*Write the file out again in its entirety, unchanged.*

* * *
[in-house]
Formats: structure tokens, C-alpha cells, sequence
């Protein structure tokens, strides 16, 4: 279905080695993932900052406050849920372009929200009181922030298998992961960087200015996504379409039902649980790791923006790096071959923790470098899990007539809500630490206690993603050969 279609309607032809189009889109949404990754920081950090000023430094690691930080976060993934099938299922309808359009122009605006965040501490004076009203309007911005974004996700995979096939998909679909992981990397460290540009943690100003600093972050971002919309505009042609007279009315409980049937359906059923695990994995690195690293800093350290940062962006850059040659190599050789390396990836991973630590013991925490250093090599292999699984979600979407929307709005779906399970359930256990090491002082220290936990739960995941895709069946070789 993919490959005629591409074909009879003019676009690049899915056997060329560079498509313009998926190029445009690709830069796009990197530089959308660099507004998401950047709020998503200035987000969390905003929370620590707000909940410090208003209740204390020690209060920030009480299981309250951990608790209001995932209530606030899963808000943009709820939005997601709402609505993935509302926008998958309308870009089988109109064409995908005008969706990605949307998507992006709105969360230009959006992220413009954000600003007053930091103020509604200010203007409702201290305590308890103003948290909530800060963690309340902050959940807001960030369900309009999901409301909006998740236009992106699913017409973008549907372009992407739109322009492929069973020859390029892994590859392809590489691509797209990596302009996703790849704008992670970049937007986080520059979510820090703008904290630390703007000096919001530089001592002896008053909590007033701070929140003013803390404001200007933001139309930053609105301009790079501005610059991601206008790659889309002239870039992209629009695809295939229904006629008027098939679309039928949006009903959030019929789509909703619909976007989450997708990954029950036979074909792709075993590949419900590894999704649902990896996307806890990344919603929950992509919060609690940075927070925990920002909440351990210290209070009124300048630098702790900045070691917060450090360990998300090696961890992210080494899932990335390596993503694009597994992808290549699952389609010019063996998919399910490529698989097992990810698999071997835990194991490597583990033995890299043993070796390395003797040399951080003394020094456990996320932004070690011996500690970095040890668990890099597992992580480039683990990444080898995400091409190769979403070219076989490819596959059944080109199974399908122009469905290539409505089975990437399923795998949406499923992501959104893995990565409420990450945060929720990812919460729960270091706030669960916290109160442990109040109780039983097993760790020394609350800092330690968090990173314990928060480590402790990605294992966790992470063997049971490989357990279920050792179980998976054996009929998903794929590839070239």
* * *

[in-house]
Formats: structure tokens, C-alpha cells, sequence
């Protein structure tokens, strides 16, 4: 279905080695993932900052406050849920372009929200009181922030298998992961960087200015996504379409039902649980790791923006790096071959923790470098899990007539809500630490206690993603050969 279609309607032809189009889109949404990754920081950090000023430094690691930080976060993934099938299922309808359009122009605006965040501490004076009203309007911005974004996700995979096939998909679909992981990397460290540009943690100003600093972050971002919309505009042609007279009315409980049937359906059923695990994995690195690293800093350290940062962006850059040659190599050789390396990836991973630590013991925490250093090599292999699984979600979407929307709005779906399970359930256990090491002082220290936990739960995941895709069946070789 993919490959005629591409074909009879003019676009690049899915056997060329560079498509313009998926190029445009690709830069796009990197530089959308660099507004998401950047709020998503200035987000969390905003929370620590707000909940410090208003209740204390020690209060920030009480299981309250951990608790209001995932209530606030899963808000943009709820939005997601709402609505993935509302926008998958309308870009089988109109064409995908005008969706990605949307998507992006709105969360230009959006992220413009954000600003007053930091103020509604200010203007409702201290305590308890103003948290909530800060963690309340902050959940807001960030369900309009999901409301909006998740236009992106699913017409973008549907372009992407739109322009492929069973020859390029892994590859392809590489691509797209990596302009996703790849704008992670970049937007986080520059979510820090703008904290630390703007000096919001530089001592002896008053909590007033701070929140003013803390404001200007933001139309930053609105301009790079501005610059991601206008790659889309002239870039992209629009695809295939229904006629008027098939679309039928949006009903959030019929789509909703619909976007989450997708990954029950036979074909792709075993590949419900590894999704649902990896996307806890990344919603929950992509919060609690940075927070925990920002909440351990210290209070009124300048630098702790900045070691917060450090360990998300090696961890992210080494899932990335390596993503694009597994992808290549699952389609010019063996998919399910490529698989097992990810698999071997835990194991490597583990033995890299043993070796390395003797040399951080003394020094456990996320932004070690011996500690970095040890668990890099597992992580480039683990990444080898995400091409190769979403070219076989490819596959059944080109199974399908122009469905290539409505089975990437399923795998949406499923992501959104893995990565409420990450945060929720990812919460729960270091706030669960916290109160442990109040109780039983097993760790020394609350800092330690968090990173314990928060480590402790990605294992966790992470063997049971490989357990279920050792179980998976054996009929998903794929590839070239």